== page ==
UNH Professor Wins Award for Book on Egyptian Religion

By Tracy Manforte
UNH News Bureau

DURHAM, N.H. -- David Frankfurter, associate professor of history at the University of New Hampshire, will receive a national award for his most recent book, "Religion in Roman Egypt: Assimilation and Resistance."

The American Association of Religion's Award for Excellence in the Study of Religion will be presented to Frankfurter Saturday, Nov. 20, at the Hynes Convention Center in Boston, during the association's annual meeting.

Published by Princeton University Press in 1998, "Religion in Roman Egypt" illustrates cultural resilience and examines the complex fate of classical Egyptian religion from the period when Christianity first appeared in Egypt to its later dominance in the region. In the book, Frankfurter argues that the religion of Pharonic Egypt did not fade as early as widely believed, but was relegated from political centers to village and home, where it continued a vigorous existence for centuries.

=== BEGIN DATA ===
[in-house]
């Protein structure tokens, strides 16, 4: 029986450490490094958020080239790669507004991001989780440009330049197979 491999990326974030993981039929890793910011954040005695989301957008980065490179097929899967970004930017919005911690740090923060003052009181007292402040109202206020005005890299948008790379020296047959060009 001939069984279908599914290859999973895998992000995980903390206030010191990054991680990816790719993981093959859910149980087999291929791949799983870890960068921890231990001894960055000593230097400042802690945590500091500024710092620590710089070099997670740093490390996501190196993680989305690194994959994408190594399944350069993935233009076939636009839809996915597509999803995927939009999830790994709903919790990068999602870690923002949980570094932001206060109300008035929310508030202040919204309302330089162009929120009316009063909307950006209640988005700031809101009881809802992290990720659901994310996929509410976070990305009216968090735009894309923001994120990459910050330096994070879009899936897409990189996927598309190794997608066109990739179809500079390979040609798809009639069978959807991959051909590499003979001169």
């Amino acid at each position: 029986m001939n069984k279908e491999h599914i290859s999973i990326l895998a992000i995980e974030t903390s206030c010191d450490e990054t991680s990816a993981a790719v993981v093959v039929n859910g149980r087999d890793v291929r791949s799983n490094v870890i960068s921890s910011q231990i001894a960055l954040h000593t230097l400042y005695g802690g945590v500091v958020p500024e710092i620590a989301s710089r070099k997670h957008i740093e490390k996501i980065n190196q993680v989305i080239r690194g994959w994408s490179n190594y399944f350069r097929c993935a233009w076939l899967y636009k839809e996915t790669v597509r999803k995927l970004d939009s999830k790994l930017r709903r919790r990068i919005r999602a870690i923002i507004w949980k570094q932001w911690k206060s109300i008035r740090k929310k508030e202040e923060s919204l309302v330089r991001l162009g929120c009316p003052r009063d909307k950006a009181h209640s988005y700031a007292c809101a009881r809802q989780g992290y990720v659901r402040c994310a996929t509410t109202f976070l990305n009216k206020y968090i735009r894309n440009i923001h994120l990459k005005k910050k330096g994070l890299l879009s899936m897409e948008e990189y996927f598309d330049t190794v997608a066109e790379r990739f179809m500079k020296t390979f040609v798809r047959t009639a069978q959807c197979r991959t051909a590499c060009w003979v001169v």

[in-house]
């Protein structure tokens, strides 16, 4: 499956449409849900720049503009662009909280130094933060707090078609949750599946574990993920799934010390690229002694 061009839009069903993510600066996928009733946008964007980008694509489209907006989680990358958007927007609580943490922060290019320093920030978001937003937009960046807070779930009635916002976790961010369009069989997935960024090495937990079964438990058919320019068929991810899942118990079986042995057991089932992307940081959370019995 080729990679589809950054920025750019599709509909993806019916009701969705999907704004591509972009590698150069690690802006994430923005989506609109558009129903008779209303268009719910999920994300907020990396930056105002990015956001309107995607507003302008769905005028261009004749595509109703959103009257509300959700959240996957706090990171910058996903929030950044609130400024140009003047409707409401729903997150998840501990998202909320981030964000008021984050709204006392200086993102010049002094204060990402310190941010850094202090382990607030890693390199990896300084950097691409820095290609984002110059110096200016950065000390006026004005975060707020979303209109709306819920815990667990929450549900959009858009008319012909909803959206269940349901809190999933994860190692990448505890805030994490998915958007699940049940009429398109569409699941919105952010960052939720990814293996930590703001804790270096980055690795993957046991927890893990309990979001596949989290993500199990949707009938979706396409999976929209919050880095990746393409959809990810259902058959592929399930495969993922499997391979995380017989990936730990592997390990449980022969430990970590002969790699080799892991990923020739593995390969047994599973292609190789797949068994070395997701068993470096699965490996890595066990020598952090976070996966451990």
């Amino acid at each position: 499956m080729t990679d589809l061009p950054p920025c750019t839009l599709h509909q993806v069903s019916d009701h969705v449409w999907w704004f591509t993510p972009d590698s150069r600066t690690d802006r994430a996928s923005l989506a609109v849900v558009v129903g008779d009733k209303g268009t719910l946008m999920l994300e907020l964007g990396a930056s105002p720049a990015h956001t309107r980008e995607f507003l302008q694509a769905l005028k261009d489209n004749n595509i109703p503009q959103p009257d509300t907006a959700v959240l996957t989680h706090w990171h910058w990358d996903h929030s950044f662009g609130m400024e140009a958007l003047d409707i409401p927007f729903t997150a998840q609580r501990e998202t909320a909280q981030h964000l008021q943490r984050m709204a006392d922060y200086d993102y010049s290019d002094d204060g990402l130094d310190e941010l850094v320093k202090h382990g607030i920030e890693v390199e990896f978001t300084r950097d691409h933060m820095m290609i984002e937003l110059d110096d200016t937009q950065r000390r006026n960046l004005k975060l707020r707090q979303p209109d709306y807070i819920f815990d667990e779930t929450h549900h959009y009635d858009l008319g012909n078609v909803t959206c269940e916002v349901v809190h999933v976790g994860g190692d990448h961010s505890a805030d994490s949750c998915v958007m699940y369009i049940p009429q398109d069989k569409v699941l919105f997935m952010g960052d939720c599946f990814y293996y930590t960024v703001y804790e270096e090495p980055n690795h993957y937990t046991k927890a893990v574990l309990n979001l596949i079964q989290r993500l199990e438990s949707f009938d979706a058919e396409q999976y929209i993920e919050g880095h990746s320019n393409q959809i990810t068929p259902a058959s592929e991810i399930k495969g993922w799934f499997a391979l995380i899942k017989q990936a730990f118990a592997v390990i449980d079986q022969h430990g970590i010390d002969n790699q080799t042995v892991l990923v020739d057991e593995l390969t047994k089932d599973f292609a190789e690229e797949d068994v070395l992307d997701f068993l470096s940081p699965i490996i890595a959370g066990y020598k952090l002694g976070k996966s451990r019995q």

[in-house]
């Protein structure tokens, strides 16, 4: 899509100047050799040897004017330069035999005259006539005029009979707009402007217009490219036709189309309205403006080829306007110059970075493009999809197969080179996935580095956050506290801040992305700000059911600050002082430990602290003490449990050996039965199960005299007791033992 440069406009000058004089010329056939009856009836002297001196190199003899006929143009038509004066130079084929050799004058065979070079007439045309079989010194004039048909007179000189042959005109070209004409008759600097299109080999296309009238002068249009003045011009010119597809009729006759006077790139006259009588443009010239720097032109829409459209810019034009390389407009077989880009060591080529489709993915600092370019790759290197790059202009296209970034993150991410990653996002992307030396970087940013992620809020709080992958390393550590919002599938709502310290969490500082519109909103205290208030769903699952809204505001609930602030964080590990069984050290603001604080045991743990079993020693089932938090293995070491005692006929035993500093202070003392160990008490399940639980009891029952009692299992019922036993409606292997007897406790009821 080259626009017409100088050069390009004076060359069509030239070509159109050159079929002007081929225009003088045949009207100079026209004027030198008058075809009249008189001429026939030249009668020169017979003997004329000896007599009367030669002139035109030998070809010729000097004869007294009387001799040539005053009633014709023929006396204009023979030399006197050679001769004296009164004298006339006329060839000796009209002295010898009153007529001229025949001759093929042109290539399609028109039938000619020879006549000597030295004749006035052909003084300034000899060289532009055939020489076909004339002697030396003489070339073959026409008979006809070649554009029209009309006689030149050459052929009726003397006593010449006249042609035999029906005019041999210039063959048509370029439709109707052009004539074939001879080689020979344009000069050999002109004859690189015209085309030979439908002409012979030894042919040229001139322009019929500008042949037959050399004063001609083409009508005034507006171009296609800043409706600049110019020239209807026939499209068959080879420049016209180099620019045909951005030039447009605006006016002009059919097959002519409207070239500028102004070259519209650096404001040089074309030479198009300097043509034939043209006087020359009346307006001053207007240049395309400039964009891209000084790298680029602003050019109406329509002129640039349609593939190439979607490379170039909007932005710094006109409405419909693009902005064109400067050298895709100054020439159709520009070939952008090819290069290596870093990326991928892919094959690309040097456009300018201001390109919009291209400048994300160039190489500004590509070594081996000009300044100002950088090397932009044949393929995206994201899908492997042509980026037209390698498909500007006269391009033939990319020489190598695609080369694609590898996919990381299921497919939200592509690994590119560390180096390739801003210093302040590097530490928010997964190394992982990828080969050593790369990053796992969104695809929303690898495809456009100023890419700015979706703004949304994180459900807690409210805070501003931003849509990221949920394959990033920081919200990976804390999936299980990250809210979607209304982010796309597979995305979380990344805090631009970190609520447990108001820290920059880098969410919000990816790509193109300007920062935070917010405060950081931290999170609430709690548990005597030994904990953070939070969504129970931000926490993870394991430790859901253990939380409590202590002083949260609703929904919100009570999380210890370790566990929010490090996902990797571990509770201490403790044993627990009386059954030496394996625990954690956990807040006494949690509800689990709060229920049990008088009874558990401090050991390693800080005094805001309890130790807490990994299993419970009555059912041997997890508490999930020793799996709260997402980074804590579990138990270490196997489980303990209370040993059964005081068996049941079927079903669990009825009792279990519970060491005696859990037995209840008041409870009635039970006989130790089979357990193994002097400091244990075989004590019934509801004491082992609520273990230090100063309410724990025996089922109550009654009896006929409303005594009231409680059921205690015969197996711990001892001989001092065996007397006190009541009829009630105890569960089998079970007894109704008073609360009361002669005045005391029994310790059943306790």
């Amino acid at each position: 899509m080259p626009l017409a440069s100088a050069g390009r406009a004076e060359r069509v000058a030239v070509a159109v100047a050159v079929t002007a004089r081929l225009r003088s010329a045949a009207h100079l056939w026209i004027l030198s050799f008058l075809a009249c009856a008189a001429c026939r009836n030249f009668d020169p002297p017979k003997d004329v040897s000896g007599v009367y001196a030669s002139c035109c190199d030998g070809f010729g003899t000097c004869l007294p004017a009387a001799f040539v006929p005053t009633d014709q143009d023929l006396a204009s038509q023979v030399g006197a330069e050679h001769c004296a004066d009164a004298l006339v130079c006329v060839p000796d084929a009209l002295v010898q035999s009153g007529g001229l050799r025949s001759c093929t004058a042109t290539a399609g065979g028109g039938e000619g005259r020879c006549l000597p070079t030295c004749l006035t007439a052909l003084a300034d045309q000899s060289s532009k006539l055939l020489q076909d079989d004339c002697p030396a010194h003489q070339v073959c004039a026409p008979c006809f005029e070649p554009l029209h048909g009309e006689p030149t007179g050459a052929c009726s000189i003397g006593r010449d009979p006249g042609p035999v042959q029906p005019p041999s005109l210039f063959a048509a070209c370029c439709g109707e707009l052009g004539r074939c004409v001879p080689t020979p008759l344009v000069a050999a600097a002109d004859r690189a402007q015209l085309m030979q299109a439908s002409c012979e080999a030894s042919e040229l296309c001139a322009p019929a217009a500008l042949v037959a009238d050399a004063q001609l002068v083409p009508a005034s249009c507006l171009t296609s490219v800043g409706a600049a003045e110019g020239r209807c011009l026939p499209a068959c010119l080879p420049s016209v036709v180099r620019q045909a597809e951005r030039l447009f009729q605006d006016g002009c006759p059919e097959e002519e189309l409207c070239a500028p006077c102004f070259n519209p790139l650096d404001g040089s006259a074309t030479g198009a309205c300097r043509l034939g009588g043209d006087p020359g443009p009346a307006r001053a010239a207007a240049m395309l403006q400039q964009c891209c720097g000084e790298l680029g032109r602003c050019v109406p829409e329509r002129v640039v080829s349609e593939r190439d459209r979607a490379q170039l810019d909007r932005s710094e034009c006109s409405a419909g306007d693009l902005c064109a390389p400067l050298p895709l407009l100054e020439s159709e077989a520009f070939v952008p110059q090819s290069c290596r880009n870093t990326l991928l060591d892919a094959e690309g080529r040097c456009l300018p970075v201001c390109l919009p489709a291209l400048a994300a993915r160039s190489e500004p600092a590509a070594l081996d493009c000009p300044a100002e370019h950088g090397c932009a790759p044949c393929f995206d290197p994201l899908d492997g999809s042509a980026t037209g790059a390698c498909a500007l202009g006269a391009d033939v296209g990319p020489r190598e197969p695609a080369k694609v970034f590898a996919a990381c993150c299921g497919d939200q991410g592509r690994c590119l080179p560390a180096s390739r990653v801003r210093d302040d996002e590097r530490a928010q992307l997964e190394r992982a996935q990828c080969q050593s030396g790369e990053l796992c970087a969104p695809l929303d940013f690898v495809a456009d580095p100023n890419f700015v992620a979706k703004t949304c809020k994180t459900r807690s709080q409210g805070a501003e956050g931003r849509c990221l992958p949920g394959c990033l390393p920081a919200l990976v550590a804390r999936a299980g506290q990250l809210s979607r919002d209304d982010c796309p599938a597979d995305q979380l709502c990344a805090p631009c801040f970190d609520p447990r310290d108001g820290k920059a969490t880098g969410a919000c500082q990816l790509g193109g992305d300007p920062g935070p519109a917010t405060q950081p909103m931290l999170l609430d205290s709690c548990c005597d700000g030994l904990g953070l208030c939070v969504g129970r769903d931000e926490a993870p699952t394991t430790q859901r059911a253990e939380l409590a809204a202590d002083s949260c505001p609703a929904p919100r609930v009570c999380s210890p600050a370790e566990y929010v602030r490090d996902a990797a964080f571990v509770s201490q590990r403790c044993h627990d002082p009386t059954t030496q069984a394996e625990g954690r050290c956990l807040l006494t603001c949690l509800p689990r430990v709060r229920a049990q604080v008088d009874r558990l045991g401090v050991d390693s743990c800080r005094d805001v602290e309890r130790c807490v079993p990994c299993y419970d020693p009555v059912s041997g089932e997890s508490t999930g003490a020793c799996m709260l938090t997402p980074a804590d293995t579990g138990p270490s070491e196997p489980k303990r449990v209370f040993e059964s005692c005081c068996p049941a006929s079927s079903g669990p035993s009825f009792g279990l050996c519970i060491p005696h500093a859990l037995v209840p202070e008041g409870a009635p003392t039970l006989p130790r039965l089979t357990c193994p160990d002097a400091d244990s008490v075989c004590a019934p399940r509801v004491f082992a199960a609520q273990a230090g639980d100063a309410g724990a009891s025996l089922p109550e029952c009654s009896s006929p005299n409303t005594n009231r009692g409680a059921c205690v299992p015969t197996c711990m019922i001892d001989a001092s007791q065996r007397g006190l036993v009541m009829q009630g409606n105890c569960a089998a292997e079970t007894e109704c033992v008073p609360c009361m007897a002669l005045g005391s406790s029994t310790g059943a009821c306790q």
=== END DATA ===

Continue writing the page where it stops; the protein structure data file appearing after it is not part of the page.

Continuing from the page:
According to Princeton University Professor Leigh Schmidt, a member of the awards committee, Frankfurter's work captures the world of Egyptian religion on its own terms. "Rather than a story organized around the displacement of this ancient religion at the hands of Christianity," he says, "Frankfurter evokes the strength and endurance of Egyptian religion, its oracles, festival and healing practices. It is a model study of religious culture in transition."

Frankfurter joined the UNH faculty in 1995, after teaching at the College of Charleston and the University of Michigan. His scholarly background in religion includes degrees from Wesleyan University, Harvard Divinity School and Princeton.

November 10, 1999

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